Benchoff04/28/2015 at 06:53 3 comments

    I can't say I'm completely happy with it - I'm pretty sure I screwed up something on the colon LEDs, and a Raspi really isn't the right tool for this (but a Pi2 would...), but it works.

    Now it's just a matter of turning it into a clock. I'm still trying to wrap my head around how the programming for that is going to go. After that, it's done. Until I repurpose a Pi Hat prototyping thing as a microcontroller breakout board or something...

  • Because Someone Is Probably Wondering What The Inside Of These Displays Look Like

    Benchoff04/23/2015 at 01:19 1 comment

  • DS3231 RTC Up And Running

    Benchoff04/22/2015 at 22:53 0 comments

    The boards arrived and the I2C RTC is up and running, confirming that at least some of the board works. I'm a little hesitant about soldering those driver chips... I need a hot air setup.

    If you need some instructions on setting up the I2C, here you go

  • Missing Pins And Eagle Footprints

    Benchoff04/20/2015 at 16:00 0 comments

    I recieved my order from Adafruit this weekend. Checking out the pins for the RGB seven-segment displays, there are a few slight differences.

    Yes, missing pins! There's no problem; the missing pins aren't connected to anything. They do, however, allow for a bit more flexibility in routing a project that uses these displays.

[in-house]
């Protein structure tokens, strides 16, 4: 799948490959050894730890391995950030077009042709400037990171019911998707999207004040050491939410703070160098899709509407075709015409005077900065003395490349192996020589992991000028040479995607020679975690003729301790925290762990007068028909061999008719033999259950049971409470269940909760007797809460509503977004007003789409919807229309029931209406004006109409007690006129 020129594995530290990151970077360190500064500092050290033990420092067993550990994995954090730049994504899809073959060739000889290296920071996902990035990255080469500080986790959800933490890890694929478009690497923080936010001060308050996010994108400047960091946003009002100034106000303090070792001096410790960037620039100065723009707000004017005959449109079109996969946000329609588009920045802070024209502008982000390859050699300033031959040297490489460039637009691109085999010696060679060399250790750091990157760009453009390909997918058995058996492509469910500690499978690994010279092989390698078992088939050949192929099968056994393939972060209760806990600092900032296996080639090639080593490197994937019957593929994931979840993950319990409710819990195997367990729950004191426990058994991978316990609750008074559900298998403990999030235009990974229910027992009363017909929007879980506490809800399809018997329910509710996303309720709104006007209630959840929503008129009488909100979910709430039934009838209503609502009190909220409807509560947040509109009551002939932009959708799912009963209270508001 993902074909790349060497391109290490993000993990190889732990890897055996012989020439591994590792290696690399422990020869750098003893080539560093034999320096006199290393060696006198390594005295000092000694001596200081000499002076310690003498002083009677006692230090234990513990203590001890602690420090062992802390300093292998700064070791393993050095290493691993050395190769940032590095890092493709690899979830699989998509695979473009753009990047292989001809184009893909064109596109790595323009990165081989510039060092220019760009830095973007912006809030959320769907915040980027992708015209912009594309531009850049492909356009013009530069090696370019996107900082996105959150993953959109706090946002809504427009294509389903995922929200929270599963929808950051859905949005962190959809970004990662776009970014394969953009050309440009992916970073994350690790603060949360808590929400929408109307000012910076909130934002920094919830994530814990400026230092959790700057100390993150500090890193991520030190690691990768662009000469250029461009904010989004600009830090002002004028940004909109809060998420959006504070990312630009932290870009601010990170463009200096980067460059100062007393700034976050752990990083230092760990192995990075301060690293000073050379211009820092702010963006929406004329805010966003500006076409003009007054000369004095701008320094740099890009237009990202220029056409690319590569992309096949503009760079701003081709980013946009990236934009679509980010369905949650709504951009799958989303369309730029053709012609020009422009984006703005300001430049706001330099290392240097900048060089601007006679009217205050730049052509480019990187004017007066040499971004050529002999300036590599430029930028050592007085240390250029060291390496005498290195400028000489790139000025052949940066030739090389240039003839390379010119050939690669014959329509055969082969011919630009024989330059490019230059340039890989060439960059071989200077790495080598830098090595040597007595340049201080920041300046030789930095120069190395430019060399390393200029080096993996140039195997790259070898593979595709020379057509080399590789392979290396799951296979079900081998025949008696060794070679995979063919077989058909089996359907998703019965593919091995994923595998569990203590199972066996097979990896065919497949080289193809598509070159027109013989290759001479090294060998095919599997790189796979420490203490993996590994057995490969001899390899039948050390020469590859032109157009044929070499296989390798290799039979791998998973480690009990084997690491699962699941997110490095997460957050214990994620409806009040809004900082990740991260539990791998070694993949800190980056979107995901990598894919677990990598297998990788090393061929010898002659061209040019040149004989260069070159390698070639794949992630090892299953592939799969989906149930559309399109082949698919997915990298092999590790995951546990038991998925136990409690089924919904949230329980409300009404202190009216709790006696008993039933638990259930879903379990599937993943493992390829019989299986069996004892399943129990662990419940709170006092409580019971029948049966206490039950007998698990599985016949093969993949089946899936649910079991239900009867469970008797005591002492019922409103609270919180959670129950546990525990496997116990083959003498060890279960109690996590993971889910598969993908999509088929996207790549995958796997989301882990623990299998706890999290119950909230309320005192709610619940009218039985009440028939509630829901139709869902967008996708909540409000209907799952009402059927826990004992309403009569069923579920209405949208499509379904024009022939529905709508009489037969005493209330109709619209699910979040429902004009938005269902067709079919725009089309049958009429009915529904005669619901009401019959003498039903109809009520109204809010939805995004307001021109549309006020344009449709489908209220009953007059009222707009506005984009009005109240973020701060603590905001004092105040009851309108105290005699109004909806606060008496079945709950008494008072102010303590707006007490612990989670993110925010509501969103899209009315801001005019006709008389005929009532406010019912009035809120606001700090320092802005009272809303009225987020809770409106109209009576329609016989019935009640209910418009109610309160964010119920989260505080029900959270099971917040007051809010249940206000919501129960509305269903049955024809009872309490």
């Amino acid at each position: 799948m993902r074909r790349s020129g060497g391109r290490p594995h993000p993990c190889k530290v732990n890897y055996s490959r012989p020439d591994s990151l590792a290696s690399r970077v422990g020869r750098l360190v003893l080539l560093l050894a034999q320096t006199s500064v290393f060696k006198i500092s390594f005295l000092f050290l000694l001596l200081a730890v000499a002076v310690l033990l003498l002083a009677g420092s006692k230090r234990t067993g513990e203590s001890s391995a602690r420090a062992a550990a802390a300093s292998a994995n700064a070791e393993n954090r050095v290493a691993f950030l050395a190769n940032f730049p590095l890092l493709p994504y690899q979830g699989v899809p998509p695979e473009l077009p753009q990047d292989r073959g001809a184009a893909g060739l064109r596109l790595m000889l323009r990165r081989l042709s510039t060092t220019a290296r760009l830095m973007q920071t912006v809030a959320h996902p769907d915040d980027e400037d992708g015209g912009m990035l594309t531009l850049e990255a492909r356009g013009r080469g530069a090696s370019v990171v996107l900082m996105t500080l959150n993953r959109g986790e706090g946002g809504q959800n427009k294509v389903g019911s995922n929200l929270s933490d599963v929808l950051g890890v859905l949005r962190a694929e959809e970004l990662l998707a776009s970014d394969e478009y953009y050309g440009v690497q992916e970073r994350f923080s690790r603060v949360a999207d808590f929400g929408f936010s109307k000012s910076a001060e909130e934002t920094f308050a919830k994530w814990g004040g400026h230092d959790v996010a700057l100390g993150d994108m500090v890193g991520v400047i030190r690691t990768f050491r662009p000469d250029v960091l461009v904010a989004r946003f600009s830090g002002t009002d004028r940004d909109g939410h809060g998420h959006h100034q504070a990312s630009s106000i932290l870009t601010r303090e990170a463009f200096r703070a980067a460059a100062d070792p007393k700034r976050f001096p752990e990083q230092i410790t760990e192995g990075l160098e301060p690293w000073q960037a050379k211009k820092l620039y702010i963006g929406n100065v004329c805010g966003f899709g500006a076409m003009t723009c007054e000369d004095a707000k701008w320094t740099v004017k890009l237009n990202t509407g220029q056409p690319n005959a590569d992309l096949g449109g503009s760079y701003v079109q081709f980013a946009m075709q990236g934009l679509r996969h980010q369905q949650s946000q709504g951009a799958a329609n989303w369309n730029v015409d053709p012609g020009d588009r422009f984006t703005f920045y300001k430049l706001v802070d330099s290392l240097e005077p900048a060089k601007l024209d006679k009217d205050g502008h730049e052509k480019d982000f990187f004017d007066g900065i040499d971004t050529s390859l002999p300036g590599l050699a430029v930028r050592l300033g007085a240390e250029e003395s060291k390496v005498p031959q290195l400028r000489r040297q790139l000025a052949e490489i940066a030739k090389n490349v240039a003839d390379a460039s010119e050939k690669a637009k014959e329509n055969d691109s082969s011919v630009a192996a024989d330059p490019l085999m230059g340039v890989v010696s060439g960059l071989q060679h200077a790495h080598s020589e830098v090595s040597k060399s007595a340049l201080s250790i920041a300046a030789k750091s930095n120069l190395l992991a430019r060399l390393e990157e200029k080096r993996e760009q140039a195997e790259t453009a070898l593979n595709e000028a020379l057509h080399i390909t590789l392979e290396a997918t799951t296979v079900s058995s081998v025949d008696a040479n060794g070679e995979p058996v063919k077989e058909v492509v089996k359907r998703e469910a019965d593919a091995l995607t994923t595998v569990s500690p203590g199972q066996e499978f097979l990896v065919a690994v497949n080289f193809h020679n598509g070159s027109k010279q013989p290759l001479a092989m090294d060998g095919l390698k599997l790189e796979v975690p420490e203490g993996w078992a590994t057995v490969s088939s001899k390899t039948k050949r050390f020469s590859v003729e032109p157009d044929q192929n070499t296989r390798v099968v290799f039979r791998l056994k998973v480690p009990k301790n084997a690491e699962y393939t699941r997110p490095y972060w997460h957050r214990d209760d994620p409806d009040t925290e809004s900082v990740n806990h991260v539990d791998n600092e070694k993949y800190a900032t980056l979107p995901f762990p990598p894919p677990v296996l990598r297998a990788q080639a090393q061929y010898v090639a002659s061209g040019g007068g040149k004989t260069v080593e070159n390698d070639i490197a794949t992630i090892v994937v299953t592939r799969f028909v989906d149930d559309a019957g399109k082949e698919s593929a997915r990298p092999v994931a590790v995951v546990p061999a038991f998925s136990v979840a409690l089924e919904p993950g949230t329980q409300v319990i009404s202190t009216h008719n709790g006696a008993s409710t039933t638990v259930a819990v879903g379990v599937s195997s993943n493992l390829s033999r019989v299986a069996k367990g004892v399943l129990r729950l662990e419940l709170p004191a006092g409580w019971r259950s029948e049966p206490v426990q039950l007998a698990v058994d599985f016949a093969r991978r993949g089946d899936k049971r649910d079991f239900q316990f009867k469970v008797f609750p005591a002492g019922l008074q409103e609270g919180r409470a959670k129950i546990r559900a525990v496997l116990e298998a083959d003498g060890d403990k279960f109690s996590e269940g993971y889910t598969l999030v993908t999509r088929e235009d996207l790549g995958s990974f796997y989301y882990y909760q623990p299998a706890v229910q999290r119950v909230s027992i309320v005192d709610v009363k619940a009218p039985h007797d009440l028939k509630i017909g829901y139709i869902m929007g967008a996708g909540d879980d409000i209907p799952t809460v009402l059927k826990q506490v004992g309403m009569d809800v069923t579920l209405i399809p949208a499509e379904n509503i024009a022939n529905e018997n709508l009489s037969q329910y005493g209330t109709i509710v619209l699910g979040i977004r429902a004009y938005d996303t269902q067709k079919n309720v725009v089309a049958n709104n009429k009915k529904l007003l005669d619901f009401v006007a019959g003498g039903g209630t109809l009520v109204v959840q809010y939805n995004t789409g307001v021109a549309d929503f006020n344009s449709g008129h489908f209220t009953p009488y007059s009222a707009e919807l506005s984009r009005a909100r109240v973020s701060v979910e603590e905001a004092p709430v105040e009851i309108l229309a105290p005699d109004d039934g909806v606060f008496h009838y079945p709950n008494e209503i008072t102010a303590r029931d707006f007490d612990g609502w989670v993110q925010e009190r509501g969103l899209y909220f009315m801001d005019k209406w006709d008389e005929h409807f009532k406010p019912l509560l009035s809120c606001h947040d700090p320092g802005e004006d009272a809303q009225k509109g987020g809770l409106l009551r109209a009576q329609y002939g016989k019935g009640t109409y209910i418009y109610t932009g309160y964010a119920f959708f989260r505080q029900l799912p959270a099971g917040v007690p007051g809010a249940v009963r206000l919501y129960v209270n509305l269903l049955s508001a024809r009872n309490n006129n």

Other than that, these displays match my Eagle footprint, so I'm going to call that a win. Now I'm only waiting for the OSHPark boards to arrive, and I can start assembly.

  • I can confirm the Eagle LED2472G Footprint

    Benchoff04/13/2015 at 19:45 0 comments

    Just got an order from Mouser. The Eagle footprint I created for the LED2472G driver is good. It's in the Github.

    Here's a size comparison:

  • So Who Wants To Build The World's Coolest Clock?

    Benchoff04/12/2015 at 07:07 5 comments

    Before I dig into this, I'm just going to say, no, I'm not going to build this. This is simply an exercise in procrastination. It does look pretty cool, though.

    Okay, with the Pi version out to fab, I figured the clock doesn't need that much RAM to drive the display, the Pi version already has a RTC, and we're basically working with shift registers here. For the fuck of it, let's design a version with a microcontroller.

    And so a dozen hours were lost.